Great Backyard Bird Count

This past weekend I, along with Rangers Kristin and Sara, participated in the Great Backyard Bird Count. The count is a joint project organized by the Cornell Lab of Ornithology, Audubon Society, and Bird Studies Canada. The count spans four days but you only have to count one day if time is short, and only fifteen minutes of that day if you’re really pressed for time.

Two Pine Siskins share the feeder with two American Goldfinches on Saturday, 19 February (the siskins are the two middle birds).

The requirements for participating in the Great Backyard Bird Count are a willingness to count birds in your backyard, favorite state park, or other location, and a willingness to write down what you see and submit it to the above mentioned project managers.

Often difficult to see in both in life and this picture is the Brown Creeper. Creepers cling to the sides of trees woodpecker-style, climbing up the trunks and branches to seek out insects and other invertebrates to eat (2/20/11).

I conducted the count by myself on Friday the 18th of February here at the Museum in Explore the Wild, the Dinosaur Trail, and Catch the Wind. Ranger Kristin counted with me the following day, and took on the job of counting by herself on the 21st, the final day of the four day count period. Other duties called both of us away on Sunday, the 20th of February.

This Red-shouldered Hawk (in its second year of life-SY) is one of 6 seen soaring over the Wetlands during the Great Backyard Bird Count (2/18/11).

We saw two species which can be a challenge to observe on any winter’s day, but on the count day they were a special surprise, Pine Siskin and Brown Creeper, both new birds for Kristin. And, on Saturday the 18th there were as many a six Red-shouldered Hawks soaring above the Wetlands at one time.

The same day, I saw both male and female Cooper’s Hawks soaring together. After a brief courtship display the male took off, presumably, to look for some of Durham’s downtown pigeons, while the female headed off to the pines just north of the Wetlands. It looks as though there’ll be another nest in our midst again this year.

This male Northern Cardinal belts out its song from a perch along the Dinosaur Trail. Common, but beautiful to both see and hear.

We averaged 33.3 bird species for the period (34 birds the day I counted alone, 36 the day of the joint count, and 30 birds when Kristin soloed). Not bad totals for a habitat within Durham’s city limits.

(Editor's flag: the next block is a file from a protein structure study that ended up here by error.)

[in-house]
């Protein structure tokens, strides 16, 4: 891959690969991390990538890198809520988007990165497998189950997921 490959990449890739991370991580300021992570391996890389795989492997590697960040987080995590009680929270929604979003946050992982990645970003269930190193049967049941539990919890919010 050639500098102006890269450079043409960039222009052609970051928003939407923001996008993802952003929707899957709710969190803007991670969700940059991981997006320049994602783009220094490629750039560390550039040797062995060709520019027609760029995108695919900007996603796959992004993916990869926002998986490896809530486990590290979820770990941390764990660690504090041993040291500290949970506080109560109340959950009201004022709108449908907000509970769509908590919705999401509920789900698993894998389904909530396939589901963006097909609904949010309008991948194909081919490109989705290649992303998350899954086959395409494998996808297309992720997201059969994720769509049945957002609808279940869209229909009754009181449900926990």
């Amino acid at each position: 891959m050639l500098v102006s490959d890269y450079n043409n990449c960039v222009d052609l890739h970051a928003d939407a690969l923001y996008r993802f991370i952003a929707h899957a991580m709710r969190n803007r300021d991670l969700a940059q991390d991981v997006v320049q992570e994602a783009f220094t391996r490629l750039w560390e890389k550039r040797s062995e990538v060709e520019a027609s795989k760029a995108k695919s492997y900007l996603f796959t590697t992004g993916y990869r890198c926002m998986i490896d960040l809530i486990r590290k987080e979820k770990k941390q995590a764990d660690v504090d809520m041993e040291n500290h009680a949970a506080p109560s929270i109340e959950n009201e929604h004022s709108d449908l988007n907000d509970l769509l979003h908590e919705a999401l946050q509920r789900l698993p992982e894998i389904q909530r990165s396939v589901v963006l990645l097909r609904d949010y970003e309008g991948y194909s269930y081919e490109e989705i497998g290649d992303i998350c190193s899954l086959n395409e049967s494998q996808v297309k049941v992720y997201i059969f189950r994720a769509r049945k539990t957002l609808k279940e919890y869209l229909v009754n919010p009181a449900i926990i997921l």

4 responses to Great Backyard Bird Count

  1. Kristin says:

    That’s awesome, maybe I did see them after all! From what I remember they looked pretty similar to the one in the link you posted. I’ll have to keep an eye out for more in the future 🙂

  2. Kristin says:

    This was really fun! I’m glad I got to see a couple of new species. I wish you had been there on Monday as I think I saw several Fox sparrows but I’m not sure! Have you seen any rustling around by the wetland? Maybe next time I’ll try to get a picture so I can figure out what I’ve been looking at!

    • Greg Dodge says:

      Glad you had fun.
      The last Fox Sparrow that I saw was in late January/early February, but that doesn’t mean that you didn’t see any. Did the birds that you saw look like the one here:
      If so, then they were Fox Sparrows.
      Enjoy your time away, and I’ll see you get back.
      Have a good one!

    • Greg Dodge says:

      I have to add to my last reply to Kristin as follows:
      As I was closing up today (3/2/11) I saw a sparrow off to my right in the woods behind the Train Station. It was a Fox Sparrow alerted by the noise that I was making as I put away my gear for the night. Then, another one popped up from the forest floor, then another, and another…there were five Fox Sparrows in all staring at me from the shrubs of the understory!!
      A good end to a good day.

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